- Director: Ken Russell
- Writer: Larry Kramer; D.H. Lawrence
- Producer: Roy Baird; Larry Kramer
Glenda Jackson won the Oscar for her portrayal of Gudrun Brangwen - a complex woman indeed.
This is possibly Russell's best film - although diehard fans many would argue the case.
There is, of course, the legendary wrestling scene between Reed and Bates...male frontal nudity in cinema was (almost) unheard of when this was made - daring indeed - of Mr Russell and his actors.
Russell pushes the homoerotica so far into your face that you'll be plucking pubic hair from between your teeth.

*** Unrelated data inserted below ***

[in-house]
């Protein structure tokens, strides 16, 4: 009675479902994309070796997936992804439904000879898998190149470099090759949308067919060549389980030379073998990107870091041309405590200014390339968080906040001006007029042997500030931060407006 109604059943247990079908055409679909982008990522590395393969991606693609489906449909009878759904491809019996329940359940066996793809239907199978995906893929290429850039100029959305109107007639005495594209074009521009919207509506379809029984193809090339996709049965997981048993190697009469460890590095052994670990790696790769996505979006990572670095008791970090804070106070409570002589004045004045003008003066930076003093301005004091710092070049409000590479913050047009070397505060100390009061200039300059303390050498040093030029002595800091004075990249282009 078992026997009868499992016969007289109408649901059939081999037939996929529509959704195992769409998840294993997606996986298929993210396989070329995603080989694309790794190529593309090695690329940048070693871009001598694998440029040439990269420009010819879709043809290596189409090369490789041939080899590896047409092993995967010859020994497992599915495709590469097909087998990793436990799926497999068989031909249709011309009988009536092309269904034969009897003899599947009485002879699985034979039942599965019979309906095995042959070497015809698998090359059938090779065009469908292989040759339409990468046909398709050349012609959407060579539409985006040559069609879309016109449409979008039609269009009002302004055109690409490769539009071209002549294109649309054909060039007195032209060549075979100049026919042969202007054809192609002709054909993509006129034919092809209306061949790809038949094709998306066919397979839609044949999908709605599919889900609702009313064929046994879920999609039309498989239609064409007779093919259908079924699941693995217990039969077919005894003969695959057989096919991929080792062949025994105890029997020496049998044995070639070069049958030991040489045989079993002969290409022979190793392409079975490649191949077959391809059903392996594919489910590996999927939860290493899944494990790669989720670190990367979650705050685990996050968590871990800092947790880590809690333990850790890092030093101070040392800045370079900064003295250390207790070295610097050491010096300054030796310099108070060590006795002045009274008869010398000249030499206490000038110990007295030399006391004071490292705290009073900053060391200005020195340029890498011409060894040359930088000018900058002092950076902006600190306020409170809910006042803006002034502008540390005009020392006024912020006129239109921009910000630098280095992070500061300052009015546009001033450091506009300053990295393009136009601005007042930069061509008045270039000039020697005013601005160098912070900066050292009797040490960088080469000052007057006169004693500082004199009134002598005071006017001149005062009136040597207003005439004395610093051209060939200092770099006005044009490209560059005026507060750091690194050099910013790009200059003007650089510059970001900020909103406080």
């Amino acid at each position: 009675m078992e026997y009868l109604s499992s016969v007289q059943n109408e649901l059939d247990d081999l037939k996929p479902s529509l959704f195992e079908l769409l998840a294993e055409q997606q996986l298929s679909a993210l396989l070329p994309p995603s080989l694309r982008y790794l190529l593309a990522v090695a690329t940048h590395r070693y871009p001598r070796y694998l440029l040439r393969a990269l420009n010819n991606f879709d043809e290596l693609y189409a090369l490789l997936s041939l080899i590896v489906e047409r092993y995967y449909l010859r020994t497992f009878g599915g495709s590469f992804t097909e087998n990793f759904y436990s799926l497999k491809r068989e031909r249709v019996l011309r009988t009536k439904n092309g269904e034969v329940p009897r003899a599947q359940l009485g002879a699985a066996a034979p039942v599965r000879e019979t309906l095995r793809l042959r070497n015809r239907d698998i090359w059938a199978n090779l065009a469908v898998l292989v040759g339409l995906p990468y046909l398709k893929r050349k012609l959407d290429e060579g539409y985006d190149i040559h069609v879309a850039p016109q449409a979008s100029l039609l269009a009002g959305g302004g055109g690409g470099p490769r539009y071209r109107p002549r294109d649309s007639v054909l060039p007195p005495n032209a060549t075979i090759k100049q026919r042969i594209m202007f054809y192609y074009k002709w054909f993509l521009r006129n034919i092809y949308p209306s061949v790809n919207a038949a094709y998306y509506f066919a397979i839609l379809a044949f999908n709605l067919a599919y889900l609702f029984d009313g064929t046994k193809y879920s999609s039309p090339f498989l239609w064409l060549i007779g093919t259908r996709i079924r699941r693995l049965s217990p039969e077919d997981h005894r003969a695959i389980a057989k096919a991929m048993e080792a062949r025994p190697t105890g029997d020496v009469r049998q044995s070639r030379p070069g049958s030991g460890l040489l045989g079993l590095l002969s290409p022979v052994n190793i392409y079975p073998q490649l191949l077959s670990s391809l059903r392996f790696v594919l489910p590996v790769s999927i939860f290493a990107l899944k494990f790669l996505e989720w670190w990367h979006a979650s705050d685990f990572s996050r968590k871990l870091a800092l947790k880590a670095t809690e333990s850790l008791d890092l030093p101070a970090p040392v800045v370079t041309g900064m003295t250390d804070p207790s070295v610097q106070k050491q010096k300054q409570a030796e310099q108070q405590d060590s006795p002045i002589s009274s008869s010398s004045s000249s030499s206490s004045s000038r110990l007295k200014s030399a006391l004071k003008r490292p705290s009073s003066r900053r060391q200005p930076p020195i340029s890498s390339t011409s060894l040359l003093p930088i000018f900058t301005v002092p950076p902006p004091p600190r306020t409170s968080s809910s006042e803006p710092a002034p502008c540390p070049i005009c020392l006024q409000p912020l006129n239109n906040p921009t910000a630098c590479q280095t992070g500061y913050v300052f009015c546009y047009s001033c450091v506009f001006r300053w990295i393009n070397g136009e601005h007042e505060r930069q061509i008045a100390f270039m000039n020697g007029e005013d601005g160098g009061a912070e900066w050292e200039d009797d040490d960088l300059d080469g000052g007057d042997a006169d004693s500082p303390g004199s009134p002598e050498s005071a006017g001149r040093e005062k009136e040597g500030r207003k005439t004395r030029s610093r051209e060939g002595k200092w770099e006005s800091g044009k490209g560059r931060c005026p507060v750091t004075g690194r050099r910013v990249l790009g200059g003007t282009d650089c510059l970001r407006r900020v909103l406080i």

The battle of the sexes and relationships among the elite of Britian's industrial Midlands in the 1920s. Gerald Crich and Rupert Berkin are best friends who fall in love with a pair of sisters Gudrun, a sculptress and Ursula Brangwen, a schoolteacher. Rupert marries Ursula, Gerald begins a love affair with Gudrun, and the foursome embarks upon a Swiss honeymoon. But the relationships take markedly different directions, as Russell explores the nature of commitment and love. Rupert and Ursula learn to give themselves to each other; the more withdrawn Gerald cannot, finally, connect with the demanding and challenging Gudrun.